Grenier said in addition to being Berlin’s largest taxpayer, the biomass plant is also the city’s largest water customer and represents 12 percent of the wastewater department’s revenues. Grenier said the bankruptcy of Burgess BioPower would likely force the city into receivership as well.

The plant purchases 800,000 tons of low-grade wood annually and Grenier noted it helps replace the market for such wood that used to be filled by the paper industry in New England. He said it allows large landowners to manage their forest lands and reminded the committee that much of the North Country’s recreational activity takes place on that privately owned land.

Grenier also argued the biomass plant provides homegrown power at a time when energy costs have skyrocketed. He said letting the environmentally state-of-the-art facility shutter would not be in the best interests of the state’s ratepayers.

Boone told the committee the Burgess BioPower plant is the fourth largest power generator in the state and the largest renewable energy generator. She said the plant produces enough energy to power 67,000 homes or 10 percent of the state’s homes. Boone emphasized the biomass plant produces baseload power that runs on a local fuel supply instead of out-of-state gas or fossil fuels.

She said Burgess BioPower generates nearly $70 million in economic activity annually, creating 240 jobs. Boone said that activity is spread across the state as they purchase wood from 154 communities in all ten counties.

Jasen Stock, executive director of the NH Timberland Owners Association, said having a biomass plant like Burgess BioPower is critical for the forest products industry by providing markets for lowgrade wood. He pointed out that the forest products industry is a $2.5 billion industry in the state and said Grafton, Carroll, and Merrimack Counties are the three top producers of biomass.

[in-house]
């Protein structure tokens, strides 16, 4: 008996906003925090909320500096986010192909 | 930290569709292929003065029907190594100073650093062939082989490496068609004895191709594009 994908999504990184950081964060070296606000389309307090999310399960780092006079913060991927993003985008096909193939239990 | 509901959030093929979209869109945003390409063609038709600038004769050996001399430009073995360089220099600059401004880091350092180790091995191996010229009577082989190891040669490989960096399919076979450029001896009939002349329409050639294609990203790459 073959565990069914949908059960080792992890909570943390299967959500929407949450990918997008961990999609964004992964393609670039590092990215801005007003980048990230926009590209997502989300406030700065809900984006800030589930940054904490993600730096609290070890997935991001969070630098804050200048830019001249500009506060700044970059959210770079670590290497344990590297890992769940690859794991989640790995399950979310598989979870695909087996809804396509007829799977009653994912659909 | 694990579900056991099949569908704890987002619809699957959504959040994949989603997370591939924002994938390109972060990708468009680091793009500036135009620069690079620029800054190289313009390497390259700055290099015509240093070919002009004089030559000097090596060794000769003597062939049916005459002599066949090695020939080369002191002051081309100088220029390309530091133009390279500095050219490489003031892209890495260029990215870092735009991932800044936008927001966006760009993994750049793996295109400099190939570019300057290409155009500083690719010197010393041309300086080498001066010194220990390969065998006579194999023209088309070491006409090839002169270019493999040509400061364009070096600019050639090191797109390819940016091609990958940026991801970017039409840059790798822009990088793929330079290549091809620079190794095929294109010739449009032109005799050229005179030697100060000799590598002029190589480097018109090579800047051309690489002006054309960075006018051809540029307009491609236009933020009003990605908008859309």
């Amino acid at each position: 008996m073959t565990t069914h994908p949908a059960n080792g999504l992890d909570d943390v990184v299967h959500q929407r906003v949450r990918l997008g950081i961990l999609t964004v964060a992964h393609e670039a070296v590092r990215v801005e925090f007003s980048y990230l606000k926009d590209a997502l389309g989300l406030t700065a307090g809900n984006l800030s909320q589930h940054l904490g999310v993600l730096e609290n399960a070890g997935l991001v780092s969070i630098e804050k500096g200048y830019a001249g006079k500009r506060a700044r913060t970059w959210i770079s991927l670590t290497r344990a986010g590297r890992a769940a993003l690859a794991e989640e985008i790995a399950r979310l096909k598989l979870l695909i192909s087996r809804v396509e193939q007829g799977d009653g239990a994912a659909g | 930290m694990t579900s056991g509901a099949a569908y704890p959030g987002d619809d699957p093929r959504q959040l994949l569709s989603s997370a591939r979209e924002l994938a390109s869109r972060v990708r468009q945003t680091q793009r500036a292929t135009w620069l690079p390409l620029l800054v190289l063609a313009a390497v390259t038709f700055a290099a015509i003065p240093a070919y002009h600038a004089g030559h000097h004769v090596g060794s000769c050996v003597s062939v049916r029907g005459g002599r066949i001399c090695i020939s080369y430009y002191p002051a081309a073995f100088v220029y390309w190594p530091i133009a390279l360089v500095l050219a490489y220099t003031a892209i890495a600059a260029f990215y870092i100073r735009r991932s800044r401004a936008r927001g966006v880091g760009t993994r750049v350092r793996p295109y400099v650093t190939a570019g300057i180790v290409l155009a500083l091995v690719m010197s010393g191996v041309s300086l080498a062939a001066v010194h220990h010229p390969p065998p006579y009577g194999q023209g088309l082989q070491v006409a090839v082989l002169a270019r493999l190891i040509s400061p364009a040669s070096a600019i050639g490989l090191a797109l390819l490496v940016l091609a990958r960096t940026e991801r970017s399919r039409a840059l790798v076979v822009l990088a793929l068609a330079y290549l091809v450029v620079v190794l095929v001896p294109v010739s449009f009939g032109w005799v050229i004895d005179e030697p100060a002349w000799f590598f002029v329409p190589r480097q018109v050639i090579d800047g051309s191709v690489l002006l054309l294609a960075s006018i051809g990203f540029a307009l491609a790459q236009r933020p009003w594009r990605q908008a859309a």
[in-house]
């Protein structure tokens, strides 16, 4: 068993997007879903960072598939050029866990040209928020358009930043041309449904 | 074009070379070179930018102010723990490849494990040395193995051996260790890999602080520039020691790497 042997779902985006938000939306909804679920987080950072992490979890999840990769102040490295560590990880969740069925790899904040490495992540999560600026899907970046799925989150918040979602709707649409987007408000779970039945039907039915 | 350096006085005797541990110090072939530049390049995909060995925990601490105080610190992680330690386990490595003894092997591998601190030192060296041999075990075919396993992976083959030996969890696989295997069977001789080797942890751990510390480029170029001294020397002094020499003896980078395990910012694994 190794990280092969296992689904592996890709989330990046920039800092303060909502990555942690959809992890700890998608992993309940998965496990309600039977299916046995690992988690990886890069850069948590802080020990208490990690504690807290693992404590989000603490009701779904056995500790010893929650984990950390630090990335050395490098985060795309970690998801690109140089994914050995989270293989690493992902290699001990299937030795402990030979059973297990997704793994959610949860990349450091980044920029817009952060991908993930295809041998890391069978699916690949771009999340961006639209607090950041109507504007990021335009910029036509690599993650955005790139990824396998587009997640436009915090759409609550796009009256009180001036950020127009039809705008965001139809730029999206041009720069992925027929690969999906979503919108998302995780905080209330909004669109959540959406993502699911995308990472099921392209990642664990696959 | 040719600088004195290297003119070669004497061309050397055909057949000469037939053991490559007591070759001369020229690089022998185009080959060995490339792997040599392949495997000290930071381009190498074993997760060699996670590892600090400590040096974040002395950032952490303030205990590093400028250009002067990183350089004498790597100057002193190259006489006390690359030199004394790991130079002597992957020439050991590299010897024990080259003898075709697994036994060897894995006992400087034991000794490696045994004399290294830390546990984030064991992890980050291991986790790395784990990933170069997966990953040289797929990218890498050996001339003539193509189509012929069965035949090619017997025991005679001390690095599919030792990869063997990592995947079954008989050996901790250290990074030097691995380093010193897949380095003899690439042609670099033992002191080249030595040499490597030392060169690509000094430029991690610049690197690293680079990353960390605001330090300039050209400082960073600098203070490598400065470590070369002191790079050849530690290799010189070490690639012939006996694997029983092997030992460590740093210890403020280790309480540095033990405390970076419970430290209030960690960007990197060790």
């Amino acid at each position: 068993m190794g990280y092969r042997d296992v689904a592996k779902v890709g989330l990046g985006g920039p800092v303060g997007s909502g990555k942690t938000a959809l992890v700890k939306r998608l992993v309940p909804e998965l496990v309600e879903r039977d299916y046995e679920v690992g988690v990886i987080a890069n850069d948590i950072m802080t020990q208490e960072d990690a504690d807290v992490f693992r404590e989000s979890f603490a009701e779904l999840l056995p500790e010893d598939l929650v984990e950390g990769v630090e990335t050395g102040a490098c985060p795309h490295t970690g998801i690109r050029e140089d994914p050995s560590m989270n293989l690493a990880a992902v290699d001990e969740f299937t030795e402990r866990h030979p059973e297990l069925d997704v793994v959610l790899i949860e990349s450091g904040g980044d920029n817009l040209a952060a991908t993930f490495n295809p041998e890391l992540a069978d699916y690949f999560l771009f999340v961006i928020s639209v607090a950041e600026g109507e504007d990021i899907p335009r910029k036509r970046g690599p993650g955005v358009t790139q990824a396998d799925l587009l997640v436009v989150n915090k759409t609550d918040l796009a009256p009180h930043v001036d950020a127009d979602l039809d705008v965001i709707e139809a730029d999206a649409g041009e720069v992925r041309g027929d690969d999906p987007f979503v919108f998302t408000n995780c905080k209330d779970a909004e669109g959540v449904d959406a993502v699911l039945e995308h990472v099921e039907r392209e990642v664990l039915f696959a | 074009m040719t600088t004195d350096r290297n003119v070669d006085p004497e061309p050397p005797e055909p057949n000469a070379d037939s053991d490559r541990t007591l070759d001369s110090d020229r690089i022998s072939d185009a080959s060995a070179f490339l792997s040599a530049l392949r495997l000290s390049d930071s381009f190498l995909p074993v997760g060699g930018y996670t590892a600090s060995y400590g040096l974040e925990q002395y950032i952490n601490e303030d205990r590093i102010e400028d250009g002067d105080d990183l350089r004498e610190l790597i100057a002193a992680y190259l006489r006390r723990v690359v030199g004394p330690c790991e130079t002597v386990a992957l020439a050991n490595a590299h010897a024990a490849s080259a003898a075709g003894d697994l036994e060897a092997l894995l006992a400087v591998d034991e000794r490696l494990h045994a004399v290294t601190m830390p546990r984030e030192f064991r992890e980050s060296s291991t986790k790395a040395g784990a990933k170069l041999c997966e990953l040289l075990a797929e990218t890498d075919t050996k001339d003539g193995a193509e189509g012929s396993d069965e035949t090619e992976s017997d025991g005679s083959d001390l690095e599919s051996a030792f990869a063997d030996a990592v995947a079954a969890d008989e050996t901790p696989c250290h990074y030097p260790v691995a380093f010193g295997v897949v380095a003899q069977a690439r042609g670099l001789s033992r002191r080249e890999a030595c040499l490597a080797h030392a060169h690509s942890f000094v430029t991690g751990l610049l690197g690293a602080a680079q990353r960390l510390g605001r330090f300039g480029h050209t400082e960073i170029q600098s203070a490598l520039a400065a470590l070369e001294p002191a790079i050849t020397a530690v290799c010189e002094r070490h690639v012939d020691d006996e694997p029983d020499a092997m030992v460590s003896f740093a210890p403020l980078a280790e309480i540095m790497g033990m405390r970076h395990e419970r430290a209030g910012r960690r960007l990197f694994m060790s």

Stock said the power produced by the biomass plant literally comes from our backyards and neighbors and is not imported offshore. He noted that some of the state’s sawmills produce one to two truckloads a day of chips that currently go to the biomass plant. Without the plant, he said those chips would become a management problem.

Opposed to passage

Business and Industry Association policy director Kristen Koch said the bill “artificially inflates energy prices to preserve one business.” Koch said while the overcharges result in an additional approximately $3 a month for Eversource residential ratepayers, the cost is much higher for commercial and industrial ratepayers. She said the BIA worries the impact on business rates will cause companies to look at other states for expansion instead of creating jobs here.

Recognizing the biomass plant’s importance to Berlin, Koch said her organization is willing to work to find an alternative way to support the city and foster economic development there.